Bow to the Temples of Syrinx

In the continuing chronicles of indefensibly cheesy 70s metal bands…

So the story goes that after Caress of Steel stiffed, undoubtedly because of tracks like the super indulgent and fairly leaden, 20-minute, “Fountain of Lamneth,” an early misguided attempt at heaviosity, the Canadian trio Rush knew they were about to be dropped by their label, if not the music business, the listening public and the entire human race, so they figured WTF. Deep into what Geddy Lee now calls their “kimono period,” the band wrote and recorded, 2112, (“Twenty One Twelve”) a record that makes them incredibly pretentious dorks or prog rock gods (in kimonos) depending on your taste and tolerance for Neil Peart-penned lyrics based on the turgid writings of Ayn Rand and a tale about worlds being taken over by The Priests of the Temples of Syrinx (pronounced Sear-Rinks).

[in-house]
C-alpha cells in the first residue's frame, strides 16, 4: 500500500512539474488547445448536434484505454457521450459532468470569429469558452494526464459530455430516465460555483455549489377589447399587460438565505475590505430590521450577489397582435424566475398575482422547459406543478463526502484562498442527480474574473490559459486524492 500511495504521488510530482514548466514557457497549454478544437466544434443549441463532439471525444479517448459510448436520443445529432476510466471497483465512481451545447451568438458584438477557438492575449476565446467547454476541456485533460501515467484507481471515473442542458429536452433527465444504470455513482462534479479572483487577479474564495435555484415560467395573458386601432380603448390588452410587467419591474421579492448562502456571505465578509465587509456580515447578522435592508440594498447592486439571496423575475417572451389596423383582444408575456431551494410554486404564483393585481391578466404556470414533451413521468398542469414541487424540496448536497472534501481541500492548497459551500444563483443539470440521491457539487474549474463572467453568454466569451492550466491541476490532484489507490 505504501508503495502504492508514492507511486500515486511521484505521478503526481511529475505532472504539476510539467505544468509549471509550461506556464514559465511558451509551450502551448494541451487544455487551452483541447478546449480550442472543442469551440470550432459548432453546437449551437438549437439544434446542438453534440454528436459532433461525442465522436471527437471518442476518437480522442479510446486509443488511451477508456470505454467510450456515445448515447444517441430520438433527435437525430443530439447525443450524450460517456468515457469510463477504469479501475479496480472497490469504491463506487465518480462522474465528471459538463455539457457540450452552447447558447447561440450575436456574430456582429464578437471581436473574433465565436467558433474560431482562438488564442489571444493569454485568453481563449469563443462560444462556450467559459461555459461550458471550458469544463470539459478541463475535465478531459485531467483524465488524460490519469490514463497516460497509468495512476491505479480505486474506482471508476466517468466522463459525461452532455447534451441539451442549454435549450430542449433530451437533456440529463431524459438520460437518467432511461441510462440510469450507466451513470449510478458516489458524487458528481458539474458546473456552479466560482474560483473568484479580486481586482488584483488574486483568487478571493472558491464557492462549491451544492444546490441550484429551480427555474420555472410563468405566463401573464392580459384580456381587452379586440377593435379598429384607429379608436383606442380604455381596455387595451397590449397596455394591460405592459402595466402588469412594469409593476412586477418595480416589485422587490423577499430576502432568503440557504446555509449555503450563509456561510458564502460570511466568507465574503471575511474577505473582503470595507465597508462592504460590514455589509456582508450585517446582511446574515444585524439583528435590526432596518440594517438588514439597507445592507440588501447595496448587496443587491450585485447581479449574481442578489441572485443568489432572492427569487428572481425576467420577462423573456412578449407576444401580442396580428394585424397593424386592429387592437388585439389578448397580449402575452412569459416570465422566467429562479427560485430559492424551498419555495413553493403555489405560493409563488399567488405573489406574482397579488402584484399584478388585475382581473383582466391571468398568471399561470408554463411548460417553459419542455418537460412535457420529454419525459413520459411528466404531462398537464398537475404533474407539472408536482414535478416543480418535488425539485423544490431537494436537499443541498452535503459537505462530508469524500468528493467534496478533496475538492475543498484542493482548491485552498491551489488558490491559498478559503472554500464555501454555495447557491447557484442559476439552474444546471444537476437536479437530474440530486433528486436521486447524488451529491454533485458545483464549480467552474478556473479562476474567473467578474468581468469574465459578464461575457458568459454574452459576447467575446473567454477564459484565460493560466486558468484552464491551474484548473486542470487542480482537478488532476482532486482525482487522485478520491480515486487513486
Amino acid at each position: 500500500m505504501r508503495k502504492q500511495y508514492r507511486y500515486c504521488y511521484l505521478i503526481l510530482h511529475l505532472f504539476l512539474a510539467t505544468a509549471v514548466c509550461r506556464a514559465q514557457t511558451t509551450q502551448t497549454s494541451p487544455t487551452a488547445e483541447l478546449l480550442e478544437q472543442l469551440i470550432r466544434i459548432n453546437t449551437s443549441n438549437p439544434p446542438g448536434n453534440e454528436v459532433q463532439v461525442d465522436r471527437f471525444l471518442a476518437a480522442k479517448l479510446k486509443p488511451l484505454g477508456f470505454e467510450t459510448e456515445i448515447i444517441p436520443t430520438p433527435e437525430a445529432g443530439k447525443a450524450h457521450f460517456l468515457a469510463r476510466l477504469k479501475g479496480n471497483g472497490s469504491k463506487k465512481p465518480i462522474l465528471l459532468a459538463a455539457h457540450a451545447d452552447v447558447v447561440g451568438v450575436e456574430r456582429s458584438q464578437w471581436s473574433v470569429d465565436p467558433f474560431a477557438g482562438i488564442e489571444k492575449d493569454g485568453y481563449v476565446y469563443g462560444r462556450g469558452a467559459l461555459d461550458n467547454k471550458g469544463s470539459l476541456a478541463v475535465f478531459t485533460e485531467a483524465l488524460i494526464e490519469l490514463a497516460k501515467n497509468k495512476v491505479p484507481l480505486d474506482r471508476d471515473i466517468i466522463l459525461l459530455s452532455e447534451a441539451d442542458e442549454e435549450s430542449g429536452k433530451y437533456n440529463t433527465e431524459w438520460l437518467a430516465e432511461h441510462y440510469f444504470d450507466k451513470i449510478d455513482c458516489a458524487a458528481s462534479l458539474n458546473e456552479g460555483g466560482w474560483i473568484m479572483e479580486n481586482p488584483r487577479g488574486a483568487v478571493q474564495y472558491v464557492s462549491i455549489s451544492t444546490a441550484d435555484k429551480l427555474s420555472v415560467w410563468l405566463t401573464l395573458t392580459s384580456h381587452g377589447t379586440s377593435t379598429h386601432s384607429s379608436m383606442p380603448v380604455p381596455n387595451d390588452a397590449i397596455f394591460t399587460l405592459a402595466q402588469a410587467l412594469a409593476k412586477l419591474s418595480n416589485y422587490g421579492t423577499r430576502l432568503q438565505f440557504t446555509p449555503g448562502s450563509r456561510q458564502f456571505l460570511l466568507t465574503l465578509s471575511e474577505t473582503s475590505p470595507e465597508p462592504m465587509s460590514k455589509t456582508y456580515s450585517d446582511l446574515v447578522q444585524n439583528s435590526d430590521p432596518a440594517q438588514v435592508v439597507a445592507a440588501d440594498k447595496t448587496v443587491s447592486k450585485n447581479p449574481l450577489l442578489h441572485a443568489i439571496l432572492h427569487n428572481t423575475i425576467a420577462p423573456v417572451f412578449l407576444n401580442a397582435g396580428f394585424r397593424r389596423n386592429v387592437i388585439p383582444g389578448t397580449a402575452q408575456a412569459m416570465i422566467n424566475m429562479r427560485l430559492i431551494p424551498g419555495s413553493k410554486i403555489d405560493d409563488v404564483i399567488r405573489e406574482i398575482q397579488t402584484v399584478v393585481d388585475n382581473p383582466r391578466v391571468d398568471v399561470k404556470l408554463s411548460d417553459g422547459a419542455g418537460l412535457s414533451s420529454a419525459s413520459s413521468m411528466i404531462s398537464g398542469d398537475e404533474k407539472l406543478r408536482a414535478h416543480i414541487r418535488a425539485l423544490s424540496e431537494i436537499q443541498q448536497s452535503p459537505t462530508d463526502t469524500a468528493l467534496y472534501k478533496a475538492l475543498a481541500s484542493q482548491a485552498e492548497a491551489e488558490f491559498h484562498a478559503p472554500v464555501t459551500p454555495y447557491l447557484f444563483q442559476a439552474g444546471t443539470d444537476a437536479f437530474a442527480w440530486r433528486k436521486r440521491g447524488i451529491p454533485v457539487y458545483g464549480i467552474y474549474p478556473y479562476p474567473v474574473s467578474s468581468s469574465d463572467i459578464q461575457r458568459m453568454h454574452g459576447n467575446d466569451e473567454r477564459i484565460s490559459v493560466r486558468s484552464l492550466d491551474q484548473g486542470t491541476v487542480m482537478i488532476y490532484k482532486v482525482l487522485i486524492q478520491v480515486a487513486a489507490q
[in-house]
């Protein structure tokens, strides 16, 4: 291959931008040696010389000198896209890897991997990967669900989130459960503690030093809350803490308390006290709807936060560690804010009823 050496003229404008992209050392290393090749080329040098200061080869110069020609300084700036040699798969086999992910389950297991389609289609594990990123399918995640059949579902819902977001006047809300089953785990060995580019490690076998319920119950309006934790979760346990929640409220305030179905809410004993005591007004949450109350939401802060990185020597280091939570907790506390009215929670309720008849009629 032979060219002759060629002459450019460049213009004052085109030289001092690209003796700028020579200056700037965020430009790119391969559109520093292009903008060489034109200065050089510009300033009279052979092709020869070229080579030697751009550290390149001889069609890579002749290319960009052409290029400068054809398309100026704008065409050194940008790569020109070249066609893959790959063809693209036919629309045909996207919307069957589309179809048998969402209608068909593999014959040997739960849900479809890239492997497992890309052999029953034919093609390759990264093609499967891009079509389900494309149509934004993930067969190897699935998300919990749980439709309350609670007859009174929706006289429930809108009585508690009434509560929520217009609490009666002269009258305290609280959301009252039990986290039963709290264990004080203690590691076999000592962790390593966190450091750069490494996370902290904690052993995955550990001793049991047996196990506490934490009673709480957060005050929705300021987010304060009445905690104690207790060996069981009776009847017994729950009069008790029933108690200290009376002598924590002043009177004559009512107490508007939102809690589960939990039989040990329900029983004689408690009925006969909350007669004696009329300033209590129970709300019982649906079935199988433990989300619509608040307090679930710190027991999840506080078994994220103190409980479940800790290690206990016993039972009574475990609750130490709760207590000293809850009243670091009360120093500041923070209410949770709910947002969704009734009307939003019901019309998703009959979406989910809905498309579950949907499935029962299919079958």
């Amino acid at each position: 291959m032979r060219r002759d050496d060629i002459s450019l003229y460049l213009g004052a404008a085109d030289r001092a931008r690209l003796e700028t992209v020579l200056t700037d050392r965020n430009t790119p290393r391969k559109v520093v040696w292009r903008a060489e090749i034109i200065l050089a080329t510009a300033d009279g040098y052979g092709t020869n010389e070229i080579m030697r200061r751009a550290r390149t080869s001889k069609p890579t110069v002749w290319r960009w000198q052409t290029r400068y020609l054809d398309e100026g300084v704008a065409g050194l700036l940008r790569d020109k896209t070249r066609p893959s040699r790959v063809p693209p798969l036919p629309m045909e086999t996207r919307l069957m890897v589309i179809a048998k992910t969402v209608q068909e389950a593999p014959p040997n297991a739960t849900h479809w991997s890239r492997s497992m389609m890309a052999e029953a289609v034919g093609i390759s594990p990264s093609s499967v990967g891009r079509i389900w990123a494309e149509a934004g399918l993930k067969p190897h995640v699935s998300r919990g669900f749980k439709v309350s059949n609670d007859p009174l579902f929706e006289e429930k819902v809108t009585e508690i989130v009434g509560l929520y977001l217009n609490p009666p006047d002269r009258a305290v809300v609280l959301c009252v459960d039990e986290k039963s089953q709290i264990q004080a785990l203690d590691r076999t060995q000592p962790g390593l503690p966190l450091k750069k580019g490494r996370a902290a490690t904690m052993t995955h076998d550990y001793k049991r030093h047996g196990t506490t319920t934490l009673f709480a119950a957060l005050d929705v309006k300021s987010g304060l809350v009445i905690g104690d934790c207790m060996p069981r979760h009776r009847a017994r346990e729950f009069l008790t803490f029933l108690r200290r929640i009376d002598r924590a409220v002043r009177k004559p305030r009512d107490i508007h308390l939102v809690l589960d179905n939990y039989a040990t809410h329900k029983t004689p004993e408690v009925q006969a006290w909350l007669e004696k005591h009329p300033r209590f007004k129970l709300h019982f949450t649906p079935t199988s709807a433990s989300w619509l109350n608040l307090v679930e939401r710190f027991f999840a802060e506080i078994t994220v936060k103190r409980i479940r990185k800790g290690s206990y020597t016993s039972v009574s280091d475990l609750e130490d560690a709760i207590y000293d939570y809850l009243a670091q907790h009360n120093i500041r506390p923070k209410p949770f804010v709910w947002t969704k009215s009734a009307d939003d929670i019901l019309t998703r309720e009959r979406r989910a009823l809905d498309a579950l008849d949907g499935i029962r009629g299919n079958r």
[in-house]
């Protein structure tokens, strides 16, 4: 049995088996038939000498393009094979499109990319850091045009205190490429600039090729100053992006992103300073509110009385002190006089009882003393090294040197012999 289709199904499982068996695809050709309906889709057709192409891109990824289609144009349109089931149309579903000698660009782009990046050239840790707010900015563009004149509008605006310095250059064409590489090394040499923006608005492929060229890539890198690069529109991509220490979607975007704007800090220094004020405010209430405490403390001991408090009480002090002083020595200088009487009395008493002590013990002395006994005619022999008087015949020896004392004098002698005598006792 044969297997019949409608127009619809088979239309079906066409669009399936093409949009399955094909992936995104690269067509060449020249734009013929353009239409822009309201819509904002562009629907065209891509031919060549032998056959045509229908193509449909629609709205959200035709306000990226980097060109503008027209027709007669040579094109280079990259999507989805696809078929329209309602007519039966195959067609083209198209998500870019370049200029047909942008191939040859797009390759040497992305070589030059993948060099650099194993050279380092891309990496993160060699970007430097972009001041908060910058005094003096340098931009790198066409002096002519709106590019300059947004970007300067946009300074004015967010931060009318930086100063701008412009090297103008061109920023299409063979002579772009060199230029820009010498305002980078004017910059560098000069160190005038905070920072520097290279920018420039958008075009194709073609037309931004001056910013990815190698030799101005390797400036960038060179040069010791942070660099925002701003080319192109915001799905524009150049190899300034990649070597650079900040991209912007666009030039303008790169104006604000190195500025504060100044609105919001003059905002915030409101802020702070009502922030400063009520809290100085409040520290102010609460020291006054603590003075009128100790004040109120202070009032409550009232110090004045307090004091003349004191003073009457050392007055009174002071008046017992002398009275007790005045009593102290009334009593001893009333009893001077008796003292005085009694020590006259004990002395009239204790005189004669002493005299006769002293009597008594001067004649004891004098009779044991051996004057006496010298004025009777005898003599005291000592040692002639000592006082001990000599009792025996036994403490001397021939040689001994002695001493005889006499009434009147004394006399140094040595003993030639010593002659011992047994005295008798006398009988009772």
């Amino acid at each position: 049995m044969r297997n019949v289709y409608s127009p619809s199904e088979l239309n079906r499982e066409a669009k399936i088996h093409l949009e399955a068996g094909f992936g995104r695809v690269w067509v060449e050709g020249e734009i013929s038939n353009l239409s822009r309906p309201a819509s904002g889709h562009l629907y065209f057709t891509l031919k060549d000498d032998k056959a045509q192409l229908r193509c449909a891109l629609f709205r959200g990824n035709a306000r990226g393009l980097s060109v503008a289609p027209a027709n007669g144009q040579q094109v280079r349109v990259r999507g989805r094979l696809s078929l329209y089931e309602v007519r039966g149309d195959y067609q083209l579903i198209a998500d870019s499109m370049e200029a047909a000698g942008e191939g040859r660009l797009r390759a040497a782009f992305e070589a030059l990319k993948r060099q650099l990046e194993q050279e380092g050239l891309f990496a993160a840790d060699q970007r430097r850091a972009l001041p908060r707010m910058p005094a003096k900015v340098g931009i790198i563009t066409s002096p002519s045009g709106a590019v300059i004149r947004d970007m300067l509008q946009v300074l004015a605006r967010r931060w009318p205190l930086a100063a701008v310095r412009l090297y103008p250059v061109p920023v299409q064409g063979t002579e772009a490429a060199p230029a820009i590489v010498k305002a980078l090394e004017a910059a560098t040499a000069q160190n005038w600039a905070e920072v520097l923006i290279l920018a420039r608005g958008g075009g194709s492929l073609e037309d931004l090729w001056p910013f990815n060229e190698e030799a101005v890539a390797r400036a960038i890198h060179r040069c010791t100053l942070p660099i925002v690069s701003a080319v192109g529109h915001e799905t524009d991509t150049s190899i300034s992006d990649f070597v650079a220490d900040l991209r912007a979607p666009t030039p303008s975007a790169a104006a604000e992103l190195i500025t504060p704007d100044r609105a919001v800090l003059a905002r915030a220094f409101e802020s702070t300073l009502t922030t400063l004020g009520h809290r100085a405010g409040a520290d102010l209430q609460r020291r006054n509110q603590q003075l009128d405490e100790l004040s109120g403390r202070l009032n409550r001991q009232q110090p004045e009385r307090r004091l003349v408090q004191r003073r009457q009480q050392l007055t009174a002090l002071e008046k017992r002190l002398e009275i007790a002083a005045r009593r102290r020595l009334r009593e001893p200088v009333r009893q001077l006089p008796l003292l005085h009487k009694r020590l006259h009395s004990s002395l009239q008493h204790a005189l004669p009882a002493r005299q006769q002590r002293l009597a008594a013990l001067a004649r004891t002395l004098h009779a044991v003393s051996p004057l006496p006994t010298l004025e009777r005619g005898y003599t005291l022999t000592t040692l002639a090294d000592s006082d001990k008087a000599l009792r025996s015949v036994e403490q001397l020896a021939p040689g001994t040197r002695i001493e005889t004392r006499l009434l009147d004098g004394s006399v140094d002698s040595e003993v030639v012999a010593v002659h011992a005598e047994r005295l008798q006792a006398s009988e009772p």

In this futuristic tale, an innocent finds a guitar, presents it to the priests as a panacea for humanity, is rejected as being frivolous and eventually kills himself. Nothing dark or ridiculous there. A spoken word section that blares in a Big Brother monotone, “Attention all planets of solar federation: We have assumed control,” ends the epic “2112” that fills side one. While the ending is as muddled as the tale, all this is secondary to the band’s instrumental prowess which clearly by this time is growing more focused and real. And Lee’s one-of-a-kind high voice, ever the fall line for those who love or dismiss the band, is now in full wail. Most importantly for the future, and after 2112 they actually had a future, this is a band learning to write and ornament their prog rock jams with melodic hooks. The ballad “Tears,” where Geddy’s career as a tender crooner began and ended, is so soft that it’s almost a joke. Yet “Something for Nothing” is the kind of crisp rock tune they began to specialize in after this record. They also learned about iconography on 2112 when they came up with the Starman logo which appears inside the original album jacket. A naked white man, seen from behind, arms out as if to cushion the blow or push something away (probably those pesky priests), is set against a red, five-pointed star. This bit of Rush lore was memorialized for many years on the kick drum(s) of Neil Peart’s legendarily massive kit.